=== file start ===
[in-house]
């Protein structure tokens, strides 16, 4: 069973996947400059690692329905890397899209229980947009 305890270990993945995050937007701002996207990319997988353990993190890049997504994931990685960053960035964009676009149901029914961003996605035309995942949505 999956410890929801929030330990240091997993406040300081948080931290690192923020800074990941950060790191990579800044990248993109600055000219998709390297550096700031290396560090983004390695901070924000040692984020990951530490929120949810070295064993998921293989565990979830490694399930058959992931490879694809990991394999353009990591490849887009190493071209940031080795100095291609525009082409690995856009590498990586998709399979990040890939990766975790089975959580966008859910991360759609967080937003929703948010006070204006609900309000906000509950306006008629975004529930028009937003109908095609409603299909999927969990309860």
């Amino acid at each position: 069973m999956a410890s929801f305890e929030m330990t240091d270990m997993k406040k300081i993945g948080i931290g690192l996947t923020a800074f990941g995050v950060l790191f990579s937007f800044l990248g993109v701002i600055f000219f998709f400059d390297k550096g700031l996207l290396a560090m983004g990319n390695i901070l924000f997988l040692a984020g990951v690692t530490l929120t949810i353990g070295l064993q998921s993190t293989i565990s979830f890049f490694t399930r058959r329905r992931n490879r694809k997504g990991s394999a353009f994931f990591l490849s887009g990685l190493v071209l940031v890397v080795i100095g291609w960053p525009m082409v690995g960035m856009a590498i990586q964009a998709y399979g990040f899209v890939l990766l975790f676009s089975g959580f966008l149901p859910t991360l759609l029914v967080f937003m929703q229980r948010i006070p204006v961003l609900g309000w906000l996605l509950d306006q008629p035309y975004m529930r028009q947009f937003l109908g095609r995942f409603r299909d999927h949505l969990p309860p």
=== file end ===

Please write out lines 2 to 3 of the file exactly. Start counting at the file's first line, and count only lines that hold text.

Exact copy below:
């Protein structure tokens, strides 16, 4: 069973996947400059690692329905890397899209229980947009 305890270990993945995050937007701002996207990319997988353990993190890049997504994931990685960053960035964009676009149901029914961003996605035309995942949505 999956410890929801929030330990240091997993406040300081948080931290690192923020800074990941950060790191990579800044990248993109600055000219998709390297550096700031290396560090983004390695901070924000040692984020990951530490929120949810070295064993998921293989565990979830490694399930058959992931490879694809990991394999353009990591490849887009190493071209940031080795100095291609525009082409690995856009590498990586998709399979990040890939990766975790089975959580966008859910991360759609967080937003929703948010006070204006609900309000906000509950306006008629975004529930028009937003109908095609409603299909999927969990309860």
């Amino acid at each position: 069973m999956a410890s929801f305890e929030m330990t240091d270990m997993k406040k300081i993945g948080i931290g690192l996947t923020a800074f990941g995050v950060l790191f990579s937007f800044l990248g993109v701002i600055f000219f998709f400059d390297k550096g700031l996207l290396a560090m983004g990319n390695i901070l924000f997988l040692a984020g990951v690692t530490l929120t949810i353990g070295l064993q998921s993190t293989i565990s979830f890049f490694t399930r058959r329905r992931n490879r694809k997504g990991s394999a353009f994931f990591l490849s887009g990685l190493v071209l940031v890397v080795i100095g291609w960053p525009m082409v690995g960035m856009a590498i990586q964009a998709y399979g990040f899209v890939l990766l975790f676009s089975g959580f966008l149901p859910t991360l759609l029914v967080f937003m929703q229980r948010i006070p204006v961003l609900g309000w906000l996605l509950d306006q008629p035309y975004m529930r028009q947009f937003l109908g095609r995942f409603r299909d999927h949505l969990p309860p």